Power exhaust for a 3 GW class fusion reactor with an ITER-sized plasma was investigated by enhancing the radiation loss from seeding impurity. The impurity transport and plasma detachment were simulated under the Demo divertor condition using an integrated divertor code SONIC, in which the impurity Monte-Carlo code, IMPMC, can handle most kinetic effects on the impurity ions in the original formula. The simulation results of impurity species from low Z (neon) to high Z (krypton) and divertor length with a plasma exhausted power of 500 MW and radiation loss of 460 MW, and a fixed core-edge boundary of 7 × 1019 m-3 were investigated at the first stage for the Demo divertor operation scenario and the geometry design. Results for the different seeding impurities showed that the total heat load, including the plasma transport and radiation , was reduced from 15-16 MW m-2 (Ne and Ar) to 11 MW m-2 for the higher Z (Kr), and extended over a wide area accompanied by increasing impurity recycling. The geometry effect of the long-leg divertor showed that full detachment was obtained, and the peak qtarget value was decreased to 12 MW m-2, where neutral heat load became comparable to and due to smaller flux expansion. Fuel dilution was reduced but was still at a high level. These results showed that a divertor design with a long leg with higher Z seeding such as Ar and Kr is not fulfilled, but will be appropriate to obtain the divertor scenario for the Demo divertor. Finally, influences of χ and D enhancement were seen significantly in the divertor, i.e. the radiation and density profiles became wider, leading to full detachment. Both qtarget near the separatrix and Te at the outer flux surfaces were decreased to a level for the conventional technology design. On the other hand, the problem of fuel dilution became worse. Extrapolation of the plasma transport coefficients to ITER and Demo, where density and temperature will be higher than ITER and edge-localized modes are mitigated, is a key issue for the divertor design.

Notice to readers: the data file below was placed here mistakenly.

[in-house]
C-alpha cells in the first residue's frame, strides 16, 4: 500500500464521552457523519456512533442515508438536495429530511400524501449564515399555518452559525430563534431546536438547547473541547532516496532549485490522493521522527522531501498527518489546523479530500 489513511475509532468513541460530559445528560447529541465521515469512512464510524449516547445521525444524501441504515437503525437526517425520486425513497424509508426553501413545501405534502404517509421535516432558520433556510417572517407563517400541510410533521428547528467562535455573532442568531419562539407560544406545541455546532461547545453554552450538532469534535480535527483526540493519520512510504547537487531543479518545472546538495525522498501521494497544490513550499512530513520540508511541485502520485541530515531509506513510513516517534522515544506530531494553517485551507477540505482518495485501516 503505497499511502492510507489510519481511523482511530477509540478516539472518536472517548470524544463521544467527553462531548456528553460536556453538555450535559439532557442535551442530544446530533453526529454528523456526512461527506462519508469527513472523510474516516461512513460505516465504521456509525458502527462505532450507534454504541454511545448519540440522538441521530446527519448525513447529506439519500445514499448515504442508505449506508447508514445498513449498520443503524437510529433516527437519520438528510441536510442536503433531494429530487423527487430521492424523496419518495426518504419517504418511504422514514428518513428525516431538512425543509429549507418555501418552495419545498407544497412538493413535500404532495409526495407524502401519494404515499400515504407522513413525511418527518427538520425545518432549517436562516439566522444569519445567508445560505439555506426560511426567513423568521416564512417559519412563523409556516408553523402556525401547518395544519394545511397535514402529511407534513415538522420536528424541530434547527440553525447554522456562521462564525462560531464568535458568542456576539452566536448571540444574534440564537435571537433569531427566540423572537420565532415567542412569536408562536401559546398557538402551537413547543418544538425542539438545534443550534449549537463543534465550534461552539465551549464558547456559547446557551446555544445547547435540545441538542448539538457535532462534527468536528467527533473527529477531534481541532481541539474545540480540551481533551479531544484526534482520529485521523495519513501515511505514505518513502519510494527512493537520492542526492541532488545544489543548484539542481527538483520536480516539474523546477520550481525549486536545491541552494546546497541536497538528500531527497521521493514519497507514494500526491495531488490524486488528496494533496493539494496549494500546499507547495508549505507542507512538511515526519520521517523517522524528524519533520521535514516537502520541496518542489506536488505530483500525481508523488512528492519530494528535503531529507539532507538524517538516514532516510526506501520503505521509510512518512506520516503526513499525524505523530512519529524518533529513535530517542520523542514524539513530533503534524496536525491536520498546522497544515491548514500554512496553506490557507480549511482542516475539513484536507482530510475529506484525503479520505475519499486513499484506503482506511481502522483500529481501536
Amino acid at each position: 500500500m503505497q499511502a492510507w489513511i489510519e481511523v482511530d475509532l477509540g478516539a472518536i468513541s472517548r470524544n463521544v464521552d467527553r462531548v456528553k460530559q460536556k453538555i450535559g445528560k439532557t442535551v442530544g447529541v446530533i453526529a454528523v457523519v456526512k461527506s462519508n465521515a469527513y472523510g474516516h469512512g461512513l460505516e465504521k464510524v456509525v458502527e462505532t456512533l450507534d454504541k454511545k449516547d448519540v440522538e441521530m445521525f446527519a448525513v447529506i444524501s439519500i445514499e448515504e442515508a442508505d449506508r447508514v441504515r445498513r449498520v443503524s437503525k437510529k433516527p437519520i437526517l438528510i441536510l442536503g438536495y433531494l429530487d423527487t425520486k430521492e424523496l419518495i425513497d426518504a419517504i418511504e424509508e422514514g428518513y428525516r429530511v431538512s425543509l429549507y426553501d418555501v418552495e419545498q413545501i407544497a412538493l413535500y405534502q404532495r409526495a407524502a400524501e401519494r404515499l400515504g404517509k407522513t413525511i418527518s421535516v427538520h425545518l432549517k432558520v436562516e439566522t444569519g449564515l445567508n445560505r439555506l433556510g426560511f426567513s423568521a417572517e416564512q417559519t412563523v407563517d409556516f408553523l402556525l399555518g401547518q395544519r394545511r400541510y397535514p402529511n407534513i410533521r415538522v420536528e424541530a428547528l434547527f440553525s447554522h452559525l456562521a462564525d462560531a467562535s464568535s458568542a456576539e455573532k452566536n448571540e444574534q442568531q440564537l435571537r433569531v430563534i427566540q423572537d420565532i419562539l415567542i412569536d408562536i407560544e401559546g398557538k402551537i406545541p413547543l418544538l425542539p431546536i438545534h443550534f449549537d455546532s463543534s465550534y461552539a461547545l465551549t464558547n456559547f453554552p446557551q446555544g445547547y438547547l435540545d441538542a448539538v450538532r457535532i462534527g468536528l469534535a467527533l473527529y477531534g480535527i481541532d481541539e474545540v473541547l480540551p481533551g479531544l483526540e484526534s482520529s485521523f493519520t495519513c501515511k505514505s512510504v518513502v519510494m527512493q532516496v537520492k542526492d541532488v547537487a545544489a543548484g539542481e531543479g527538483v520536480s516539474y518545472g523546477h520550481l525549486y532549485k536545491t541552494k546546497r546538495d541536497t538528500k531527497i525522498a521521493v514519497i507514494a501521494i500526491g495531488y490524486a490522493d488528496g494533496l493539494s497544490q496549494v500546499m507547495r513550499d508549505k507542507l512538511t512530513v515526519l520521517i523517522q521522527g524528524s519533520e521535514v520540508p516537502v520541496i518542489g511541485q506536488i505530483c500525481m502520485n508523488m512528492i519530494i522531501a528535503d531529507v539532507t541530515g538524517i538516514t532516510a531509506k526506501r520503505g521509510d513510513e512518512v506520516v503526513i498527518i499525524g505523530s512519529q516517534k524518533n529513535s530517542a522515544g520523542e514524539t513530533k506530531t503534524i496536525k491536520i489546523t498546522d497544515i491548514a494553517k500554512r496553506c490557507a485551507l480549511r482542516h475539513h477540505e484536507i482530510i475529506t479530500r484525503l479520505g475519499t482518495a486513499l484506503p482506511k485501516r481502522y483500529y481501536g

ASJC Scopus subject areas
- Nuclear and High Energy Physics
- Condensed Matter Physics